I urge readers of the Capital Gazette to familiarize themselves with the contents of the bill and not to trust the misinformation and hyperbole presented by Mr. Griffiths.
Catherine M. Salam, Annapolis
The COVID-19 pandemic has affected every business in the country in one way or another. But few sectors have been hit harder or face a longer road to recovery than the travel agency industry. And yet government restrictions, such as inbound testing rules, are further delaying the recovery of our industry and creating barriers for travelers.
The Centers for Disease Control and Prevention’s inbound test order is the biggest obstacle to fully restoring the international travel system. This rule, in place since January 2021, requires proof of a negative COVID-19 test for all air passengers arriving from a foreign country, regardless of their vaccination status.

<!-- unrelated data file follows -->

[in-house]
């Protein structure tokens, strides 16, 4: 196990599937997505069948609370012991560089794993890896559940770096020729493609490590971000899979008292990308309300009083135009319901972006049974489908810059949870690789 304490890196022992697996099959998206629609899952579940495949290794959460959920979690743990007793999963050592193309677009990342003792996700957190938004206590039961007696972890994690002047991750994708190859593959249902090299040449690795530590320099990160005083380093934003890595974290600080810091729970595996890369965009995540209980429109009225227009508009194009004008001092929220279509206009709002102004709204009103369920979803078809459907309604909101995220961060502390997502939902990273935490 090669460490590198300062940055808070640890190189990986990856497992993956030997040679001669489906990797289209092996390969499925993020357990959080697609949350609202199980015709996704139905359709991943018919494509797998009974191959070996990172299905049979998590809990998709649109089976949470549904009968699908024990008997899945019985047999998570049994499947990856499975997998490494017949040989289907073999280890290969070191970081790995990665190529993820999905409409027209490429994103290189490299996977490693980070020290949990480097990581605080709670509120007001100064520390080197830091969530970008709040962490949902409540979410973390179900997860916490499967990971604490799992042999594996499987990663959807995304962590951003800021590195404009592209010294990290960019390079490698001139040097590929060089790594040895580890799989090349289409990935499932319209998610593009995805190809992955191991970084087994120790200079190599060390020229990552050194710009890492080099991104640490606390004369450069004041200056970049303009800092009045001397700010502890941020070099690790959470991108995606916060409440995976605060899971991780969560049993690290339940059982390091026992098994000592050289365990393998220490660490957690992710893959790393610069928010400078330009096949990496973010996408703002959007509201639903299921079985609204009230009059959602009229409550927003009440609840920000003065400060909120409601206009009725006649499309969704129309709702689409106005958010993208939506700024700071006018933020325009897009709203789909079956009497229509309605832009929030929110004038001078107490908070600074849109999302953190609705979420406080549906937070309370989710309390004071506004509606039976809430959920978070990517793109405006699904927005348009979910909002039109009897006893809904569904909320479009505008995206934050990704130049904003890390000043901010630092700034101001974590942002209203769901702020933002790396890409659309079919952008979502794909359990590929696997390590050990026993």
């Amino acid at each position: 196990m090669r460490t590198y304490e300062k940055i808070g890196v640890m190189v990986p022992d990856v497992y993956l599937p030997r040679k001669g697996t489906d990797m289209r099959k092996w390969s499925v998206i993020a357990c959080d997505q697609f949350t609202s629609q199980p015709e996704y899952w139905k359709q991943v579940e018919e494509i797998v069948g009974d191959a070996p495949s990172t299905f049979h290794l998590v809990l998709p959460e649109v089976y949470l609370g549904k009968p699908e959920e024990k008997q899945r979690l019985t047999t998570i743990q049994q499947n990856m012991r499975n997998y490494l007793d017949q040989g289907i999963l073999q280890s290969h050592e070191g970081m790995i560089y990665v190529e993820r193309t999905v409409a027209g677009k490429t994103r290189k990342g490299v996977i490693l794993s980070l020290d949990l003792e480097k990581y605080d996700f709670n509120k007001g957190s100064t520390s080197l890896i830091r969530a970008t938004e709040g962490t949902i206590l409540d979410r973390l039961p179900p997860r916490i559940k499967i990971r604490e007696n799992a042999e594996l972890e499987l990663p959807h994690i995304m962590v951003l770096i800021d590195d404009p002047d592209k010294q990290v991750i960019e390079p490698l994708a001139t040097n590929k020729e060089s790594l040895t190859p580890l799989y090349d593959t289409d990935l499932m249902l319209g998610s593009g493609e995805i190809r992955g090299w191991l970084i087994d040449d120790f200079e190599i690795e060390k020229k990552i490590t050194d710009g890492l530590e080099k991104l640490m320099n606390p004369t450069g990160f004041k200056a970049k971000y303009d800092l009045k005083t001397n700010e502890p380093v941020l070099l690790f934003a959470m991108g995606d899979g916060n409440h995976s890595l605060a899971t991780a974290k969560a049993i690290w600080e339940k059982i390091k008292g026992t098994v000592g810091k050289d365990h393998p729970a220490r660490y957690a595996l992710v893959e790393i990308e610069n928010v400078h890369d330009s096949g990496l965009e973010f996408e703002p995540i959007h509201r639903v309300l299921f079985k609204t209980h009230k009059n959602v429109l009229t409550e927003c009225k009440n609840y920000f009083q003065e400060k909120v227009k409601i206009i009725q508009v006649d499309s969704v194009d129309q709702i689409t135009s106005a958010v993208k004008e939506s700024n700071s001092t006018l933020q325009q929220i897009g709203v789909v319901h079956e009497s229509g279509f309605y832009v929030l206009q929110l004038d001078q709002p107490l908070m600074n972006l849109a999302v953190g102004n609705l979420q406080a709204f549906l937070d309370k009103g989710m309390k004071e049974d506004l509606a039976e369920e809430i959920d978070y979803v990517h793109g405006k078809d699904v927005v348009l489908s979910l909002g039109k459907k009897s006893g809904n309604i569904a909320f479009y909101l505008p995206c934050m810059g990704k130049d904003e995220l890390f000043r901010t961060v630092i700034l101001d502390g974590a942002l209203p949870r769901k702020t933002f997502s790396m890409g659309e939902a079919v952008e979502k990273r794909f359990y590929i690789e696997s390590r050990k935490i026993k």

I am an avid traveler and want to spend my money on US-based travel agencies, but this incoming test requirement is stopping me. Simply put, my fears and risks range from uncertainty about the availability of overseas testing to the financial and psychological burdens associated with being prevented from returning home due to a positive (or false) result. positive).
If the government is unable to provide increased funding to hard-hit businesses like travel agencies, at the very least exempting vaccinated travelers from this rule would help their businesses begin to recover from the devastation of COVID- 19.
My message to elected officials in Congress is simple: When it comes to travel planning, we need consistency and certainty. The solution is within reach – exempting fully immunized US travelers from the testing requirement on arrival.
Marisa Willman, Laurel